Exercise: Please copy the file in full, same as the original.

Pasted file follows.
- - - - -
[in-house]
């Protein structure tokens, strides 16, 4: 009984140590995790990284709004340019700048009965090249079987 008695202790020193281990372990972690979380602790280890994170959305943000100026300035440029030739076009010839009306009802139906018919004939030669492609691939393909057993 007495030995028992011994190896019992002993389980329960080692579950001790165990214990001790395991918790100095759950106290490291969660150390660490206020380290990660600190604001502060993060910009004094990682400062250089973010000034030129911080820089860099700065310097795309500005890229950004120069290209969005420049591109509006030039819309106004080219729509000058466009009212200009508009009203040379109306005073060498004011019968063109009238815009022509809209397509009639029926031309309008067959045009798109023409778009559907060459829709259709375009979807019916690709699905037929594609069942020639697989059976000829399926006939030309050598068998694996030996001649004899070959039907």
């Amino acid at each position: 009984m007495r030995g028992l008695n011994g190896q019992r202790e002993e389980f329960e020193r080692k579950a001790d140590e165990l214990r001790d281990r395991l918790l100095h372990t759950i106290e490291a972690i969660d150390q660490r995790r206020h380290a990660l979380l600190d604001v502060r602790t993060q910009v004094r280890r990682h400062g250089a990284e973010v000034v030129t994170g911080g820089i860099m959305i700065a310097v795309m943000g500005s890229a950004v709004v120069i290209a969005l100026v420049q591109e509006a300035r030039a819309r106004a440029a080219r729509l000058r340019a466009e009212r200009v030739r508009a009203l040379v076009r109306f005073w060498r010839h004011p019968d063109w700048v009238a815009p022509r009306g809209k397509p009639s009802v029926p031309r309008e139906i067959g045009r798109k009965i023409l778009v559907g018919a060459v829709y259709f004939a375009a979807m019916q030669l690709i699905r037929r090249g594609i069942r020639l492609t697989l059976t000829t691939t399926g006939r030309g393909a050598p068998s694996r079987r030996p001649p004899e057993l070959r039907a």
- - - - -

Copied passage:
[in-house]
């Protein structure tokens, strides 16, 4: 009984140590995790990284709004340019700048009965090249079987 008695202790020193281990372990972690979380602790280890994170959305943000100026300035440029030739076009010839009306009802139906018919004939030669492609691939393909057993 007495030995028992011994190896019992002993389980329960080692579950001790165990214990001790395991918790100095759950106290490291969660150390660490206020380290990660600190604001502060993060910009004094990682400062250089973010000034030129911080820089860099700065310097795309500005890229950004120069290209969005420049591109509006030039819309106004080219729509000058466009009212200009508009009203040379109306005073060498004011019968063109009238815009022509809209397509009639029926031309309008067959045009798109023409778009559907060459829709259709375009979807019916690709699905037929594609069942020639697989059976000829399926006939030309050598068998694996030996001649004899070959039907």
């Amino acid at each position: 009984m007495r030995g028992l008695n011994g190896q019992r202790e002993e389980f329960e020193r080692k579950a001790d140590e165990l214990r001790d281990r395991l918790l100095h372990t759950i106290e490291a972690i969660d150390q660490r995790r206020h380290a990660l979380l600190d604001v502060r602790t993060q910009v004094r280890r990682h400062g250089a990284e973010v000034v030129t994170g911080g820089i860099m959305i700065a310097v795309m943000g500005s890229a950004v709004v120069i290209a969005l100026v420049q591109e509006a300035r030039a819309r106004a440029a080219r729509l000058r340019a466009e009212r200009v030739r508009a009203l040379v076009r109306f005073w060498r010839h004011p019968d063109w700048v009238a815009p022509r009306g809209k397509p009639s009802v029926p031309r309008e139906i067959g045009r798109k009965i023409l778009v559907g018919a060459v829709y259709f004939a375009a979807m019916q030669l690709i699905r037929r090249g594609i069942r020639l492609t697989l059976t000829t691939t399926g006939r030309g393909a050598p068998s694996r079987r030996p001649p004899e057993l070959r039907a």